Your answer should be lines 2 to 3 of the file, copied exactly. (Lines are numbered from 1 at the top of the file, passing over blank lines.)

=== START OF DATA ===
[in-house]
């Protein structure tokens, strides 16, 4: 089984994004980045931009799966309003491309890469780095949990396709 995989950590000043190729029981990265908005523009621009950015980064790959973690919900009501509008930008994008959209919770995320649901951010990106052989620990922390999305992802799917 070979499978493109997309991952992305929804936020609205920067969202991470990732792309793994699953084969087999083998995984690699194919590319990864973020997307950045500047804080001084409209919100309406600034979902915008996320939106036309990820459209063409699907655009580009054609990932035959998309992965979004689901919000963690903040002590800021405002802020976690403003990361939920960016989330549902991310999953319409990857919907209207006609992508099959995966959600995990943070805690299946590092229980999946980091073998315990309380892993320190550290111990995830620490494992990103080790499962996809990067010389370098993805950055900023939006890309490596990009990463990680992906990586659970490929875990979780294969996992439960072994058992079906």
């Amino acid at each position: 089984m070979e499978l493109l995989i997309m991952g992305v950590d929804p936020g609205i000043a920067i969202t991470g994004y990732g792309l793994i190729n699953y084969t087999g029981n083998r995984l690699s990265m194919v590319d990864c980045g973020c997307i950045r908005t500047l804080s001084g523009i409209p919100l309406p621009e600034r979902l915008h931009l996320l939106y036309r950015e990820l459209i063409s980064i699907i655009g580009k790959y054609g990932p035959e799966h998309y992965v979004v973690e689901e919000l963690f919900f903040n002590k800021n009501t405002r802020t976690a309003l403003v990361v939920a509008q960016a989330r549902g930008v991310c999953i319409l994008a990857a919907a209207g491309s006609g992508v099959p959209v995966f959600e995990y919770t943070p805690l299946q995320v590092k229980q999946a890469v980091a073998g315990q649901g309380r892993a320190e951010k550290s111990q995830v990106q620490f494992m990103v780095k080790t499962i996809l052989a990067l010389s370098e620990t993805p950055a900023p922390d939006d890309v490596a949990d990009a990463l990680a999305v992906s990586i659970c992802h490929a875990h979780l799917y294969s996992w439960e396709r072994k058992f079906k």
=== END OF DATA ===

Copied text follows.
């Protein structure tokens, strides 16, 4: 089984994004980045931009799966309003491309890469780095949990396709 995989950590000043190729029981990265908005523009621009950015980064790959973690919900009501509008930008994008959209919770995320649901951010990106052989620990922390999305992802799917 070979499978493109997309991952992305929804936020609205920067969202991470990732792309793994699953084969087999083998995984690699194919590319990864973020997307950045500047804080001084409209919100309406600034979902915008996320939106036309990820459209063409699907655009580009054609990932035959998309992965979004689901919000963690903040002590800021405002802020976690403003990361939920960016989330549902991310999953319409990857919907209207006609992508099959995966959600995990943070805690299946590092229980999946980091073998315990309380892993320190550290111990995830620490494992990103080790499962996809990067010389370098993805950055900023939006890309490596990009990463990680992906990586659970490929875990979780294969996992439960072994058992079906």
């Amino acid at each position: 089984m070979e499978l493109l995989i997309m991952g992305v950590d929804p936020g609205i000043a920067i969202t991470g994004y990732g792309l793994i190729n699953y084969t087999g029981n083998r995984l690699s990265m194919v590319d990864c980045g973020c997307i950045r908005t500047l804080s001084g523009i409209p919100l309406p621009e600034r979902l915008h931009l996320l939106y036309r950015e990820l459209i063409s980064i699907i655009g580009k790959y054609g990932p035959e799966h998309y992965v979004v973690e689901e919000l963690f919900f903040n002590k800021n009501t405002r802020t976690a309003l403003v990361v939920a509008q960016a989330r549902g930008v991310c999953i319409l994008a990857a919907a209207g491309s006609g992508v099959p959209v995966f959600e995990y919770t943070p805690l299946q995320v590092k229980q999946a890469v980091a073998g315990q649901g309380r892993a320190e951010k550290s111990q995830v990106q620490f494992m990103v780095k080790t499962i996809l052989a990067l010389s370098e620990t993805p950055a900023p922390d939006d890309v490596a949990d990009a990463l990680a999305v992906s990586i659970c992802h490929a875990h979780l799917y294969s996992w439960e396709r072994k058992f079906k």